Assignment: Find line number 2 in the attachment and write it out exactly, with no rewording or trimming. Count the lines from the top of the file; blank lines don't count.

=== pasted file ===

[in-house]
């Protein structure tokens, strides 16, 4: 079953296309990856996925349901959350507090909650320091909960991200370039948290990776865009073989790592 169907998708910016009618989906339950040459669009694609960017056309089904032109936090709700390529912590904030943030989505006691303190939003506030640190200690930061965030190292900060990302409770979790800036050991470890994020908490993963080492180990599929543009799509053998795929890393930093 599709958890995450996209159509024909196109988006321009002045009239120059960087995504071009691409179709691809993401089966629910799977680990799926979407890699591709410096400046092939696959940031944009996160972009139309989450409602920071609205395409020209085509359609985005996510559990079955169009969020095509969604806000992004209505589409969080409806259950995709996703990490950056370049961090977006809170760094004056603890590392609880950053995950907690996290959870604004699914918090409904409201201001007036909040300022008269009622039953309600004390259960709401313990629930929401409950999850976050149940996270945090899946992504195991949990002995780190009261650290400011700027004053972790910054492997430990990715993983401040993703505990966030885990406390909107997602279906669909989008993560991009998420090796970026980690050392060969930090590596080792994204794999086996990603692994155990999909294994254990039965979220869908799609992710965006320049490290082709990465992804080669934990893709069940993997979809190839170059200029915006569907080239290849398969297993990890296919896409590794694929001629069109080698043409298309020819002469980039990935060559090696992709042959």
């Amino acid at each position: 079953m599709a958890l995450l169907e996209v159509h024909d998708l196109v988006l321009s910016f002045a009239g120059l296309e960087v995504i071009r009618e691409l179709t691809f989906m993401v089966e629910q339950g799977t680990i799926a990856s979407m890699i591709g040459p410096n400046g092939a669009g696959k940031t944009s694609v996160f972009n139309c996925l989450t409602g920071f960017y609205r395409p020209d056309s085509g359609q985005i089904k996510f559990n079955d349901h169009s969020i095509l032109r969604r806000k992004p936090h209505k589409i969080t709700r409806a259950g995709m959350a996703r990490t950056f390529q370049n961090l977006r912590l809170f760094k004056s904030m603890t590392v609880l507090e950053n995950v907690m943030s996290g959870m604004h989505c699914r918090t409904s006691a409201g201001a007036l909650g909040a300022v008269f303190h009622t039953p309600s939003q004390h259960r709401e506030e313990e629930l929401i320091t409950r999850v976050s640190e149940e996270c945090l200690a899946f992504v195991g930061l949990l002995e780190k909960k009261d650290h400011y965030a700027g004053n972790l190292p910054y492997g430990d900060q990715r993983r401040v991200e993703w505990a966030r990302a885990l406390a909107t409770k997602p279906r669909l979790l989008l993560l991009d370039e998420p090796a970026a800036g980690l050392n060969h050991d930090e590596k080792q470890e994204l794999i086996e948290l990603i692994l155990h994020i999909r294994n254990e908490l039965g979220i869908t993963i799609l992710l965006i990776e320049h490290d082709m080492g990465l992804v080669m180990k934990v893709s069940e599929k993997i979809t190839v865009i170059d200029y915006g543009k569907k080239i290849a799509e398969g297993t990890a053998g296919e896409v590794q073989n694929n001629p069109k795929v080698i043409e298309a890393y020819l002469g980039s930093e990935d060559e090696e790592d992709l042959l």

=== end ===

């Protein structure tokens, strides 16, 4: 079953296309990856996925349901959350507090909650320091909960991200370039948290990776865009073989790592 169907998708910016009618989906339950040459669009694609960017056309089904032109936090709700390529912590904030943030989505006691303190939003506030640190200690930061965030190292900060990302409770979790800036050991470890994020908490993963080492180990599929543009799509053998795929890393930093 599709958890995450996209159509024909196109988006321009002045009239120059960087995504071009691409179709691809993401089966629910799977680990799926979407890699591709410096400046092939696959940031944009996160972009139309989450409602920071609205395409020209085509359609985005996510559990079955169009969020095509969604806000992004209505589409969080409806259950995709996703990490950056370049961090977006809170760094004056603890590392609880950053995950907690996290959870604004699914918090409904409201201001007036909040300022008269009622039953309600004390259960709401313990629930929401409950999850976050149940996270945090899946992504195991949990002995780190009261650290400011700027004053972790910054492997430990990715993983401040993703505990966030885990406390909107997602279906669909989008993560991009998420090796970026980690050392060969930090590596080792994204794999086996990603692994155990999909294994254990039965979220869908799609992710965006320049490290082709990465992804080669934990893709069940993997979809190839170059200029915006569907080239290849398969297993990890296919896409590794694929001629069109080698043409298309020819002469980039990935060559090696992709042959």